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America needs to grow up and get past our obsession with racism. I know that’s a tall order, given that many in the media, and certain leaders with titanic egos believe it’s their destiny to promote the idea that white versus black racism is rampant, and white supremacists hide behind every tree and rock.
Racism always seems to be simmering just beneath the surface of the American news cycle. For my entire life, it’s been a running theme. From Boston busing and forced school integration, to sports, music, and organizations promoting racial strife (both white and black oriented), to, of course, politics, it’s an itch we always return to scratch.
To overcome the obstacle of simple name-calling and childish manipulation, white Americans need to take an accounting of what, exactly, is owed to black Americans.
After ruminating a lot on the subject, I believe it boils down to four essentials: history, trust, respect, and grace.
Let me explain, but first a few very short sentences about myself. In my life, I have met, and been close friends with, many black people. I know that is a terrible cliché, but it’s true. Growing up, I never had issues with people’s skin color or race, ethnicity or culture. There were exactly three black people in my New Hampshire high school, and I was friends with all of them. My groups of friends included a couple of Jews (another rarity in N.H.), a Lebanese Christian, a couple of black boys (one of whom my mother thought the world of), a couple of Chinese boys, and some white kids. None of us cared about skin color or ethnicity or religion. We just didn’t.
I have heard testimony from one black man who said he hated white people his whole life, until his heart was changed by an encounter with God. One of my black friends from high school who joined the military said he was razzed for being and acting too “white.” He told me he ignored such ignorant remarks, but learned not to be surprised at the peer pressure to fit in, culturally-speaking.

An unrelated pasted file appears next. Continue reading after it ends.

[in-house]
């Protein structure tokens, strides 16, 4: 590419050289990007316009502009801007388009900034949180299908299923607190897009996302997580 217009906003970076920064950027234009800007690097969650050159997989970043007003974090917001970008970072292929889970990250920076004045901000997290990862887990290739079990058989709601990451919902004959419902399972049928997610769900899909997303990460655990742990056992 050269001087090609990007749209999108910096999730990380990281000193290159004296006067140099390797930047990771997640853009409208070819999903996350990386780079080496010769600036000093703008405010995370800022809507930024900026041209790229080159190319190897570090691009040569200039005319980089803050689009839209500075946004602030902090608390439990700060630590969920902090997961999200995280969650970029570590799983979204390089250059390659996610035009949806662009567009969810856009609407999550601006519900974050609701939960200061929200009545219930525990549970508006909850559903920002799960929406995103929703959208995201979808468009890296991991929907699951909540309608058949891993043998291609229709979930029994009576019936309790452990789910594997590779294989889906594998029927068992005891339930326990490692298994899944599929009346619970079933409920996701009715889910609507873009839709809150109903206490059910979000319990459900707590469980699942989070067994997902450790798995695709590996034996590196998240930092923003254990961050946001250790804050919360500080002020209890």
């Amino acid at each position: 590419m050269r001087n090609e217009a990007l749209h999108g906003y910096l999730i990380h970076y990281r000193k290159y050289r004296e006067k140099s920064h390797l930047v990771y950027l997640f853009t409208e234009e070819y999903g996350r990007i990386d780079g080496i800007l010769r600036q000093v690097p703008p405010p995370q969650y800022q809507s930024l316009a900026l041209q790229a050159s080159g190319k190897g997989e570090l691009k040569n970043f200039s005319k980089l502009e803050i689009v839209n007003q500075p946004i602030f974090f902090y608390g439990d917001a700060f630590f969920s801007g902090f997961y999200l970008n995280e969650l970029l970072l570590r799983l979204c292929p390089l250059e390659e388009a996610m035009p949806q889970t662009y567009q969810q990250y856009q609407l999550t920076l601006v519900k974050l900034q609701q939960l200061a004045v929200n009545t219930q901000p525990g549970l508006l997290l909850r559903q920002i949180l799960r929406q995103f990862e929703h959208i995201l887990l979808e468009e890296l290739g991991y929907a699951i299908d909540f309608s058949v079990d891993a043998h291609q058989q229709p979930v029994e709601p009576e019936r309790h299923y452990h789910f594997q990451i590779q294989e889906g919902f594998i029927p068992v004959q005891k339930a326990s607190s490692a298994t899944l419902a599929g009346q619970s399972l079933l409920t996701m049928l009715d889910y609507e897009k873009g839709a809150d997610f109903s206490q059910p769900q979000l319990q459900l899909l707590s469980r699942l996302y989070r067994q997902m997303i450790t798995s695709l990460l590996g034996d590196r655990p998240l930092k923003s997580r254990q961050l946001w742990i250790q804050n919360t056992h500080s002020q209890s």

Perception is the Real Problem
Actual racism is provably smaller than it’s ever been in the U.S. It is magnified by those who generally have one of two motives: 1) personal ego or desire for political power or money; or 2) a sincere personal or institutional desire to totally eliminate racism, and therefore treat any outbreak like an epidemic.
A third motive is more cynical and pernicious: a desire to damage the United States through racial strife. The old Soviet Union long engaged in a program to incite racism in the U.S. Even now, Russia is believed to be “stoking racial tension” in this election cycle. It’s a big problem, actually. But I’m not going to delve into that, because it has little to do with the actual debt white Americans owe to black Americans, which is my subject here.
The current state of race relations in America is, on a microcosm level, very good–we get along with our neighbors, white or black; our kids play together at school and on sports teams; we live, work, and even worship together more and more. Much of this has to do with socio-economic status, in that people don’t usually mix with those who live in different neighborhoods, go to different schools, and work at different jobs.
A factory worker living in Section 8 rent-controlled housing, and riding public transportation to work, may not mix with a white collar manager who lives in a gated subdivision, no matter their race or ethnicity. With the exception of mega-urban areas like New York City, they may not see each other at all.
But perceptions matter, and the perception, especially among black Americans, is that the racial legacy of slavery is still evident, and the current status of racial equality and opportunity in America, is lacking.
A Pew study on Race in America in 2019 shows that 71 percent of black Americans believe that race relations are generally bad, and 78 percent think the nation hasn’t gone far enough giving blacks equal rights with whites.